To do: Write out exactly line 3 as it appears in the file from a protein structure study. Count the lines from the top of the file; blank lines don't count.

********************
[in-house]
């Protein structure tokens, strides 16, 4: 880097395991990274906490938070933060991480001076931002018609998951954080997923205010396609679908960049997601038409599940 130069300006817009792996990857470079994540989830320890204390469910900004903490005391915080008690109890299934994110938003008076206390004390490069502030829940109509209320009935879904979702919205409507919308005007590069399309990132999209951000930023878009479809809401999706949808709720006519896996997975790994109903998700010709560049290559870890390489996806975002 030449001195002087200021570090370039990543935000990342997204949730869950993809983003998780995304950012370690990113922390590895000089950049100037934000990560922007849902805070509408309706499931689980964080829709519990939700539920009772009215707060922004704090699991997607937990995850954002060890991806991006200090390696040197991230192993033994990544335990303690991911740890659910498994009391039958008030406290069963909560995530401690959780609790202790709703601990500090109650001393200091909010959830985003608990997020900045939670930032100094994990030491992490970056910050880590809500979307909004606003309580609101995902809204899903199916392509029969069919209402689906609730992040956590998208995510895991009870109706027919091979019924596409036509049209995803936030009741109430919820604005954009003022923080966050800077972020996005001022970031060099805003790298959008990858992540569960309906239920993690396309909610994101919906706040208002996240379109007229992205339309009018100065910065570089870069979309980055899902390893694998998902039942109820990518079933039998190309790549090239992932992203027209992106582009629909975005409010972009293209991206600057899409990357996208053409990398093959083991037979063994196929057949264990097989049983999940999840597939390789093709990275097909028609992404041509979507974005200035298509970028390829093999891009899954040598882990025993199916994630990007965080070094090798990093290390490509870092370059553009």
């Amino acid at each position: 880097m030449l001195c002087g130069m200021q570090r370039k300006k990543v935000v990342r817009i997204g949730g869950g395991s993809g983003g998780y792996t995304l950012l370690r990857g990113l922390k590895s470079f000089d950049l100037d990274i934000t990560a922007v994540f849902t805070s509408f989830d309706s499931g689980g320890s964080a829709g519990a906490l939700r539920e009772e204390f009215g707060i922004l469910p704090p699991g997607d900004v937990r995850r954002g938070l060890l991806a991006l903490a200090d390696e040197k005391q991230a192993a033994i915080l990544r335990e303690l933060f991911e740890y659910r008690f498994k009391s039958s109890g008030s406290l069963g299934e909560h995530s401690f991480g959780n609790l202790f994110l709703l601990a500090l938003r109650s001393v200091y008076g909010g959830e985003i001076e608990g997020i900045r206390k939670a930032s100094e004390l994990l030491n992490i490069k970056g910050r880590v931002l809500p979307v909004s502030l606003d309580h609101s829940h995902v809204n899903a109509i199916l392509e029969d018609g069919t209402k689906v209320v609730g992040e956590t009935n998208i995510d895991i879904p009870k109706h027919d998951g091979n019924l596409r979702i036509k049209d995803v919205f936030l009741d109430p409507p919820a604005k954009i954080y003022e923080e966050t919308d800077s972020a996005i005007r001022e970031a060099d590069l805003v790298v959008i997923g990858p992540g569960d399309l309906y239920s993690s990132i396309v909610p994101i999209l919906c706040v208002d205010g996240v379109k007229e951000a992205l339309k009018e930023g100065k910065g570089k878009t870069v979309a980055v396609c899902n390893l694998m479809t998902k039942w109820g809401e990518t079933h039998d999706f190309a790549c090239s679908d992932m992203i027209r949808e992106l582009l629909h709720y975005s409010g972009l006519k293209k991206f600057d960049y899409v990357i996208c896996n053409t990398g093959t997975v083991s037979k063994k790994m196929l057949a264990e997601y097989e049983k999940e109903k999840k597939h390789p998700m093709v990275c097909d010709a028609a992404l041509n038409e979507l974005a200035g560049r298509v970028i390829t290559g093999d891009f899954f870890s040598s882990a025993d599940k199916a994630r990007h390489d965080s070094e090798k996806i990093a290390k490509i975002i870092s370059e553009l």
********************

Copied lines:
């Amino acid at each position: 880097m030449l001195c002087g130069m200021q570090r370039k300006k990543v935000v990342r817009i997204g949730g869950g395991s993809g983003g998780y792996t995304l950012l370690r990857g990113l922390k590895s470079f000089d950049l100037d990274i934000t990560a922007v994540f849902t805070s509408f989830d309706s499931g689980g320890s964080a829709g519990a906490l939700r539920e009772e204390f009215g707060i922004l469910p704090p699991g997607d900004v937990r995850r954002g938070l060890l991806a991006l903490a200090d390696e040197k005391q991230a192993a033994i915080l990544r335990e303690l933060f991911e740890y659910r008690f498994k009391s039958s109890g008030s406290l069963g299934e909560h995530s401690f991480g959780n609790l202790f994110l709703l601990a500090l938003r109650s001393v200091y008076g909010g959830e985003i001076e608990g997020i900045r206390k939670a930032s100094e004390l994990l030491n992490i490069k970056g910050r880590v931002l809500p979307v909004s502030l606003d309580h609101s829940h995902v809204n899903a109509i199916l392509e029969d018609g069919t209402k689906v209320v609730g992040e956590t009935n998208i995510d895991i879904p009870k109706h027919d998951g091979n019924l596409r979702i036509k049209d995803v919205f936030l009741d109430p409507p919820a604005k954009i954080y003022e923080e966050t919308d800077s972020a996005i005007r001022e970031a060099d590069l805003v790298v959008i997923g990858p992540g569960d399309l309906y239920s993690s990132i396309v909610p994101i999209l919906c706040v208002d205010g996240v379109k007229e951000a992205l339309k009018e930023g100065k910065g570089k878009t870069v979309a980055v396609c899902n390893l694998m479809t998902k039942w109820g809401e990518t079933h039998d999706f190309a790549c090239s679908d992932m992203i027209r949808e992106l582009l629909h709720y975005s409010g972009l006519k293209k991206f600057d960049y899409v990357i996208c896996n053409t990398g093959t997975v083991s037979k063994k790994m196929l057949a264990e997601y097989e049983k999940e109903k999840k597939h390789p998700m093709v990275c097909d010709a028609a992404l041509n038409e979507l974005a200035g560049r298509v970028i390829t290559g093999d891009f899954f870890s040598s882990a025993d599940k199916a994630r990007h390489d965080s070094e090798k996806i990093a290390k490509i975002i870092s370059e553009l």